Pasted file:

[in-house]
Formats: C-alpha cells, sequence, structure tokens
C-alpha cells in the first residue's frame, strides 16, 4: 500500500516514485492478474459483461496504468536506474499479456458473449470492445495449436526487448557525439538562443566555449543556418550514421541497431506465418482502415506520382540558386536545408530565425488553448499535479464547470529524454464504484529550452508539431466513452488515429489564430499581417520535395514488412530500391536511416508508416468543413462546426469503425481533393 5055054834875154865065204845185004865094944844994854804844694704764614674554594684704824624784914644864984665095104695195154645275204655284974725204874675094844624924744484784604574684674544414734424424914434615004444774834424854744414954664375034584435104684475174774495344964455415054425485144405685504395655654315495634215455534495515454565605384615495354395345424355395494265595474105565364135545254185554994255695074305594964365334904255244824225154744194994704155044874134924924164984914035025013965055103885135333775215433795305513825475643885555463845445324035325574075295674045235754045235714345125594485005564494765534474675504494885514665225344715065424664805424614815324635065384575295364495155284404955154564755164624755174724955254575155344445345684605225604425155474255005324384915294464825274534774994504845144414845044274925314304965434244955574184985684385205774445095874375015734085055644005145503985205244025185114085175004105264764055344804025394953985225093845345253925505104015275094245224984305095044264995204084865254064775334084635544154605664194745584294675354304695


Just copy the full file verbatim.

[in-house]
Formats: C-alpha cells, sequence, structure tokens
C-alpha cells in the first residue's frame, strides 16, 4: 500500500516514485492478474459483461496504468536506474499479456458473449470492445495449436526487448557525439538562443566555449543556418550514421541497431506465418482502415506520382540558386536545408530565425488553448499535479464547470529524454464504484529550452508539431466513452488515429489564430499581417520535395514488412530500391536511416508508416468543413462546426469503425481533393 5055054834875154865065204845185004865094944844994854804844694704764614674554594684704824624784914644864984665095104695195154645275204655284974725204874675094844624924744484784604574684674544414734424424914434615004444774834424854744414954664375034584435104684475174774495344964455415054425485144405685504395655654315495634215455534495515454565605384615495354395345424355395494265595474105565364135545254185554994255695074305594964365334904255244824225154744194994704155044874134924924164984914035025013965055103885135333775215433795305513825475643885555463845445324035325574075295674045235754045235714345125594485005564494765534474675504494885514665225344715065424664805424614815324635065384575295364495155284404955154564755164624755174724955254575155344445345684605225604425155474255005324384915294464825274534774994504845144414845044274925314304965434244955574184985684385205774445095874375015734085055644005145503985205244025185114085175004105264764055344804025394953985225093845345253925505104015275094245224984305095044264995204084865254064775334084635544154605664194745584294675354304695